It isn’t now.
This is the middle that has collapsed.
Give me a few thousand pages and I would talk about how culture has changed, new mass media have appeared, and television has taken up the role of public proclaimer and lamenter. Let me draw a parallel between the decline of the mass poetry-reading public under the impact of these media, and the flight of painting from representationalism under the impact of photography. I might even be inclined to witter on about the post-literate society and the move to an oral (and aural) culture.
But none of this would quite explain why poetry has taken more of a beating that other written genres.
My suspicion is that it has something to do with the daunting opacity, and apparent formlessness, of much published poetry. Those middlebrow browsers whom you despise, mon semblable, mon frere, react as they do before a Jackson Pollock. “Any twerp could drip paint like that. Any twerp could put those random and meaningless words on the page like that . Where’s the skill? Where’s the rhythm and rhyme? Why should I bother reading that stuff?”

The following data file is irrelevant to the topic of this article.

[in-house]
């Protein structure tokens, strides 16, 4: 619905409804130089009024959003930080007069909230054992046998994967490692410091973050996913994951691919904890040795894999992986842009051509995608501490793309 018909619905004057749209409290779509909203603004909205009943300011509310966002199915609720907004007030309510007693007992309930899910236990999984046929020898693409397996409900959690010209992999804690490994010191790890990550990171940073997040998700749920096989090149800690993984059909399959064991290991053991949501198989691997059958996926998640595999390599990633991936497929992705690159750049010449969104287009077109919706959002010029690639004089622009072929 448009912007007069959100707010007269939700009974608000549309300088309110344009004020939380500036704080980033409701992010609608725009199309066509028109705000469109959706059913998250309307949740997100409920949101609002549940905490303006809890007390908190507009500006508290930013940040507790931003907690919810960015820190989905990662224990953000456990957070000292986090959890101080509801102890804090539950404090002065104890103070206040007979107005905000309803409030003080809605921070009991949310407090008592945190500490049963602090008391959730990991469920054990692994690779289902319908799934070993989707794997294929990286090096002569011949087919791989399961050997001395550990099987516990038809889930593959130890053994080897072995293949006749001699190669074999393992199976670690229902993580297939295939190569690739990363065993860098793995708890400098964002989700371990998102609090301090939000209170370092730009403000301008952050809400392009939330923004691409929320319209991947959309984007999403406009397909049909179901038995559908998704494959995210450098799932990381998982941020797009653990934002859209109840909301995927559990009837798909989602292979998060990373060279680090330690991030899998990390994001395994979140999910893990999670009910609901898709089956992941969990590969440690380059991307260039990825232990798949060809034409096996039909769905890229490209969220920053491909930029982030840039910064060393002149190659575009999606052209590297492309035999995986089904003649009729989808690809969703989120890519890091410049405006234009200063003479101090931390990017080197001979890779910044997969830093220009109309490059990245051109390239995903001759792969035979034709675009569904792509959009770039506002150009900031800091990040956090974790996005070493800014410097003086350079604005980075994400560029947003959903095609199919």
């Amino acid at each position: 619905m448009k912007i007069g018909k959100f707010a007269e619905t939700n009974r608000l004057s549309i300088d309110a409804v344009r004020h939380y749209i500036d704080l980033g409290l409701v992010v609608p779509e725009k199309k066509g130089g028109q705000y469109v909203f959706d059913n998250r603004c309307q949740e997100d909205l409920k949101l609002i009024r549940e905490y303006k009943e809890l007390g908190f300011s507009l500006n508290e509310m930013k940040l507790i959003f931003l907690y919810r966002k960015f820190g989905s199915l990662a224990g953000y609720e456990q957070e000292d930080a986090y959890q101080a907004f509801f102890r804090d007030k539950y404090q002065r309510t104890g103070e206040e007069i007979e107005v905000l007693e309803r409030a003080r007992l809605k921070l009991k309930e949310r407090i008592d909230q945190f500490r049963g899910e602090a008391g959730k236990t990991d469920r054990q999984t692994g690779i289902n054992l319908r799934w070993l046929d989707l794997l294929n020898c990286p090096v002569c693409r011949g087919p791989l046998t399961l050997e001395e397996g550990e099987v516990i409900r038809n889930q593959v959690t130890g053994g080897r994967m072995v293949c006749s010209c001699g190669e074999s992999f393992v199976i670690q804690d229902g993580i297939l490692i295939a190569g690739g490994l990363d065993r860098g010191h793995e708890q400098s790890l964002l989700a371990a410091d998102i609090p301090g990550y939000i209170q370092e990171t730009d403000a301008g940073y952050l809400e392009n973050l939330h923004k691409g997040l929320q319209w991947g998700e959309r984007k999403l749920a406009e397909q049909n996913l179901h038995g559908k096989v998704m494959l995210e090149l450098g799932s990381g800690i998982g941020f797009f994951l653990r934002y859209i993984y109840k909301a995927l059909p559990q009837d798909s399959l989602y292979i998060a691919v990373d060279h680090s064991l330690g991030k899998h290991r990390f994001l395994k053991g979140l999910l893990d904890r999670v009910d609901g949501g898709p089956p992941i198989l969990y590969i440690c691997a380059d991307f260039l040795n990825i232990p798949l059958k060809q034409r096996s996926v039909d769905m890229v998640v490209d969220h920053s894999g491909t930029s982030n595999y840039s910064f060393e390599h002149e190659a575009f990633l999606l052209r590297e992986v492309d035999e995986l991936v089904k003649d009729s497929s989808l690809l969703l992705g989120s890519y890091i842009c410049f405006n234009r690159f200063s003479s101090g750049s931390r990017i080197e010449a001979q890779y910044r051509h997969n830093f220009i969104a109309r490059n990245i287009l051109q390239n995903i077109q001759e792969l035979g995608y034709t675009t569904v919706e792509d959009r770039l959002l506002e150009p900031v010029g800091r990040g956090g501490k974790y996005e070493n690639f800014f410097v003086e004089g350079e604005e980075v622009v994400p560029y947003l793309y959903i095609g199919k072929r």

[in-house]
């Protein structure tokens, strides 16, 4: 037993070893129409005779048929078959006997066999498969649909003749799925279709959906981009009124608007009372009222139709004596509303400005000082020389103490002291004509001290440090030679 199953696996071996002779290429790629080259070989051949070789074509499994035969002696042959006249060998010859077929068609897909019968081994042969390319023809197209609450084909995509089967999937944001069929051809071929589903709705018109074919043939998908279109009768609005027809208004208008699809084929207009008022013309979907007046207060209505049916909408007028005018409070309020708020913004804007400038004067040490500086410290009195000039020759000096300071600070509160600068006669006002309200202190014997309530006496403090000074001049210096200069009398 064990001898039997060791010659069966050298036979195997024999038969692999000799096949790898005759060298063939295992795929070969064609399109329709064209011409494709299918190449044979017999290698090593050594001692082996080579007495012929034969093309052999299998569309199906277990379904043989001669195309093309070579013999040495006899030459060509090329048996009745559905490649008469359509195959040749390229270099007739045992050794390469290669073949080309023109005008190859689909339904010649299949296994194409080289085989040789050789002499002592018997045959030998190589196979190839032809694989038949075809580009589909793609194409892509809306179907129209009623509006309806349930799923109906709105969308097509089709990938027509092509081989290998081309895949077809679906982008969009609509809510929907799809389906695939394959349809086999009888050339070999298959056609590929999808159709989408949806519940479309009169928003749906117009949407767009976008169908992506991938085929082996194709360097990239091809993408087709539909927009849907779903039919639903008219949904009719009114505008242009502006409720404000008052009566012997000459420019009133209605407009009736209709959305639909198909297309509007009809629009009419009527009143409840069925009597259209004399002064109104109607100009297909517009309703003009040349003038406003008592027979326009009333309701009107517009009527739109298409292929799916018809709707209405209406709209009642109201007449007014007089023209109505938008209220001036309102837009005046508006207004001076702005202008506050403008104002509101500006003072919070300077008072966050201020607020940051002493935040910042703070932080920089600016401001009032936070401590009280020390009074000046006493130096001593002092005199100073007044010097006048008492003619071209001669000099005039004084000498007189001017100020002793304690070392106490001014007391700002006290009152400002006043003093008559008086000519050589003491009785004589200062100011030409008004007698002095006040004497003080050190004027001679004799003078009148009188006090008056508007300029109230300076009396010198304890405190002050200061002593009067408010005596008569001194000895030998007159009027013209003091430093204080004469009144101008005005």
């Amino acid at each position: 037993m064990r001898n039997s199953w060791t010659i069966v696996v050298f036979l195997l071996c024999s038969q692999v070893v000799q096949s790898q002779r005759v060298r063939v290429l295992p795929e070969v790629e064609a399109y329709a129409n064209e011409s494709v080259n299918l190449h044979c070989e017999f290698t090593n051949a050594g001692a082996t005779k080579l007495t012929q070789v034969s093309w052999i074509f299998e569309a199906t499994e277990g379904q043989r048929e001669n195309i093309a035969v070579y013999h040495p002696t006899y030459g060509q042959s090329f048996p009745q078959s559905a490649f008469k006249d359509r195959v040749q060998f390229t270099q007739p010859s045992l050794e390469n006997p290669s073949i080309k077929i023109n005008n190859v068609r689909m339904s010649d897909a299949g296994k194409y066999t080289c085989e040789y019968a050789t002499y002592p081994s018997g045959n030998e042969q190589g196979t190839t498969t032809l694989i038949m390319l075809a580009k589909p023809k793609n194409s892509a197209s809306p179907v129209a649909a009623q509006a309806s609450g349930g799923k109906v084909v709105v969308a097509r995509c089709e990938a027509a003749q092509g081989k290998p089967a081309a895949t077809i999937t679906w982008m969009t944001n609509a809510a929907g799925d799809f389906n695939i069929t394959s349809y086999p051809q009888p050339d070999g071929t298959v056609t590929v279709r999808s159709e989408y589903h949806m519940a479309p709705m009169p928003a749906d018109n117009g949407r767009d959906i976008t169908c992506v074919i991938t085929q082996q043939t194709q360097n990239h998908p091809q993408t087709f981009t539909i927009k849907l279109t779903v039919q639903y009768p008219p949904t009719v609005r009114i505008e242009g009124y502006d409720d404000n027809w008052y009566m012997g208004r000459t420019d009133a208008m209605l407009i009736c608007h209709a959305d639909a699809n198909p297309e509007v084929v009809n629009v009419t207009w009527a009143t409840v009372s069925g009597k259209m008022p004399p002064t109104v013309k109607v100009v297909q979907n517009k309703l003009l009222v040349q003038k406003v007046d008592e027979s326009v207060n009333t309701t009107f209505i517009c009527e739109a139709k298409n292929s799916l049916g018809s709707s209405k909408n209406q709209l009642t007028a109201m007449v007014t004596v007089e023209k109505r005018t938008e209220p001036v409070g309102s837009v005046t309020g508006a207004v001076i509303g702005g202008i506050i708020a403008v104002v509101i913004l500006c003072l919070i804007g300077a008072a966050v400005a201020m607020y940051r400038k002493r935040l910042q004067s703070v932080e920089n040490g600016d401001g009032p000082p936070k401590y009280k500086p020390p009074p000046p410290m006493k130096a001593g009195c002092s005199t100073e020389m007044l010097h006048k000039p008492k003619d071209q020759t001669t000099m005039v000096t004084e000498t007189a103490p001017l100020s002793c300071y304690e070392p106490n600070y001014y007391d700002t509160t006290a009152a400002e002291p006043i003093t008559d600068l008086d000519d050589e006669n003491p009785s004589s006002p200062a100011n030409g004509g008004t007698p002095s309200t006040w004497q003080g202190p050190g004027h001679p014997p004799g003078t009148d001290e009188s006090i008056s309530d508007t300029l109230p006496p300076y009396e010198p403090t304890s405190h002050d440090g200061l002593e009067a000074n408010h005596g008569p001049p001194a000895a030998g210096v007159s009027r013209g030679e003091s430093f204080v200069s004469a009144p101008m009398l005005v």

I’m trying to diagnose the problem here, not to provide a cure. Poor old poetry. It will not be saved by clearly-rhymed doggerel. It can never again be written as it was in the age of Longfellow, the Brownings et al. Their poetry belongs to an age and culture different from ours, and attempts to revive the forms they used are at best clever pastiche. Palgrave’s Golden Treasury is not the answer. Modernism and Postmodernism have been real ways forward. But form, rhyme and repeated rhythms are powerful aesthetic attractions, and the audience who don’t get them in published poetry will go off and get them in pop music and song lyrics, while passing the slim volumes by.
How to fuse this fact with a poetic aesthetic true to our own age? I confess I don’t know, but poetry remains wounded as I write.